Biological and Toxin Weapons Convention

– in the House of Lords at 2:51 pm on 7th February 2000.

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Photo of Lord Archer of Sandwell Lord Archer of Sandwell Labour 2:51 pm, 7th February 2000

asked Her Majesty's Government:

How they intend to celebrate the 25th anniversary of the entry into force of the Biological and Toxin Weapons Convention on 27th March.

Photo of Baroness Scotland of Asthal Baroness Scotland of Asthal Parliamentary Under-Secretary, Foreign & Commonwealth Office

My Lords, the United Kingdom, as one of the depositary governments of the Biological and Toxin Weapons Convention, is considering with our two other co-depositaries, the United States and Russia, how best to mark this important anniversary. We are also taking into account the views of the other states which are party to the convention currently involved in the negotiations on a protocol to strengthen the BTWC. Completion of a legally binding protocol is a key arms control objective for the United Kingdom as it will fill the last remaining major gap in arms control provisions covering weapons of mass destruction.

Photo of Lord Archer of Sandwell Lord Archer of Sandwell Labour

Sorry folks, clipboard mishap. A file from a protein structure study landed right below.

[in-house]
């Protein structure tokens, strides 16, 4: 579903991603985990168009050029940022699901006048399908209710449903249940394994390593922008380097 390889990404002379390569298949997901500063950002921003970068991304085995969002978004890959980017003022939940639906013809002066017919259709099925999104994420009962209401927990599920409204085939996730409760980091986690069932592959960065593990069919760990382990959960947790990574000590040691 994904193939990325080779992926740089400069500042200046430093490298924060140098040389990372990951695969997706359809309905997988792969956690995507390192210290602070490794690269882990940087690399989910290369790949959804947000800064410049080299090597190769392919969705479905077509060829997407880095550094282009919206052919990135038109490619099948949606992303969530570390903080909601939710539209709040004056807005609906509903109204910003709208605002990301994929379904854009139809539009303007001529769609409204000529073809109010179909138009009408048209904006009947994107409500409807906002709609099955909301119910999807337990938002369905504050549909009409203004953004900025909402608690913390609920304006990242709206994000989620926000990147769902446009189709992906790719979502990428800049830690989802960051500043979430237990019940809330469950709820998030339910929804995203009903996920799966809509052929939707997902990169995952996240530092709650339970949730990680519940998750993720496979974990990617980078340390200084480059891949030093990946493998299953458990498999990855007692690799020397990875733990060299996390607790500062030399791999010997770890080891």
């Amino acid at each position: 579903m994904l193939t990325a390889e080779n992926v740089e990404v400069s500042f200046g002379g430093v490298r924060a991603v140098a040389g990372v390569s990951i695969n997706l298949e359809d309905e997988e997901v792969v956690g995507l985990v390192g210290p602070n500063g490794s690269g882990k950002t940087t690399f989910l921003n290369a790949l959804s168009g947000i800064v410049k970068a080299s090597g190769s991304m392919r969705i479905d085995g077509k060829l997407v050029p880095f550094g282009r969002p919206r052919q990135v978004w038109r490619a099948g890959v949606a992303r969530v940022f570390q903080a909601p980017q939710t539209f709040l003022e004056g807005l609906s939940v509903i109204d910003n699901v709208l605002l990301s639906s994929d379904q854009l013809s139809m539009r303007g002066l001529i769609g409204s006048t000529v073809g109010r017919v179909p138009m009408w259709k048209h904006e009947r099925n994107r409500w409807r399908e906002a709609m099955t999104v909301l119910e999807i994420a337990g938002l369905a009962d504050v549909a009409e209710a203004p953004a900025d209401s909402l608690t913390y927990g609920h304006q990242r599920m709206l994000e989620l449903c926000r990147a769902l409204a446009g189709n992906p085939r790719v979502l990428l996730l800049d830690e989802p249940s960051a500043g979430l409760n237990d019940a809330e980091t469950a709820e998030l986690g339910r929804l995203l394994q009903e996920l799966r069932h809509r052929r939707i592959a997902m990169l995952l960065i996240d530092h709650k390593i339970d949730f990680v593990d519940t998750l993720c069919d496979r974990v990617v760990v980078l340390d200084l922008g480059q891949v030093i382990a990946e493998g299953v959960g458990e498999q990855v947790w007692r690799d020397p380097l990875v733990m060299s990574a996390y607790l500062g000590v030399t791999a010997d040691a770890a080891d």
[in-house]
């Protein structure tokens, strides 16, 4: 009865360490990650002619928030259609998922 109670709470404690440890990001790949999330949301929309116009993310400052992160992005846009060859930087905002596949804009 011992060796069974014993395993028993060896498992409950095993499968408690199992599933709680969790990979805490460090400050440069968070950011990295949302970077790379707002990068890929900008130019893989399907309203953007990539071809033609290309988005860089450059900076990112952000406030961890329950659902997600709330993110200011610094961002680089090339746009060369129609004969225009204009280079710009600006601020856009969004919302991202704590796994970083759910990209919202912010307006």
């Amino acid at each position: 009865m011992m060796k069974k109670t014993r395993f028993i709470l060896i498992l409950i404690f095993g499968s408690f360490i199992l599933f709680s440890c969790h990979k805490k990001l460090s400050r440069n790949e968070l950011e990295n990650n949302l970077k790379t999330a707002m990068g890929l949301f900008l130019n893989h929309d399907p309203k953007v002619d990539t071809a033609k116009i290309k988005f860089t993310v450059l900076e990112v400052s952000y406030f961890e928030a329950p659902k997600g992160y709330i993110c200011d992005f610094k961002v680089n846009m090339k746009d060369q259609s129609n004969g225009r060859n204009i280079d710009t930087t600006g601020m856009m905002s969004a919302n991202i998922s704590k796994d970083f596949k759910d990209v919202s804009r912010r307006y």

My Lords, I congratulate my noble friend on penetrating to the point of my Question. The most welcome form of celebration would be the conclusion of an effective verification protocol. Will she convey to the Government my congratulations on their patience and persistence in working for that purpose?

Is it not the case that, unless a draft is in place by the middle of this year, the prospect of securing endorsement at the forthcoming review conference might slip away? Does my noble friend agree that in the eyes of future generations the next two or three years may be seen as the make or break point in the whole disarmament conference, if indeed there are any future generations?

Photo of Baroness Scotland of Asthal Baroness Scotland of Asthal Parliamentary Under-Secretary, Foreign & Commonwealth Office

My Lords, I agree with the noble and learned Lord that the next two years will be very important. A possible 11 weeks of negotiations remain this year and the successful conclusion of an effective and legally binding protocol would undoubtedly be the most appropriate way to commemorate the anniversary year.

The UK is playing a leading role in the negotiations, where we are responsible for compliance measures--the core of the future protocol. We hope to see substantive progress towards completion by the end of 2000. Consistent with the importance we attach to the negotiations, the UK has offered to host the signing ceremony of the future protocol in London.

Photo of Baroness Rawlings Baroness Rawlings Conservative

My Lords, would the Minister not agree that there is no reason to celebrate at all when any A-level student in this field today can develop and use something far more lethal than the present weapons; for example, by injecting an egg with a nasty substance, then throwing it at a public figure at a meeting, instead of an innocent eclair? That could have a devastating result. What thought have HMG given to this terrible threat of havoc that could be caused by wicked pressure groups or terrorists in this field?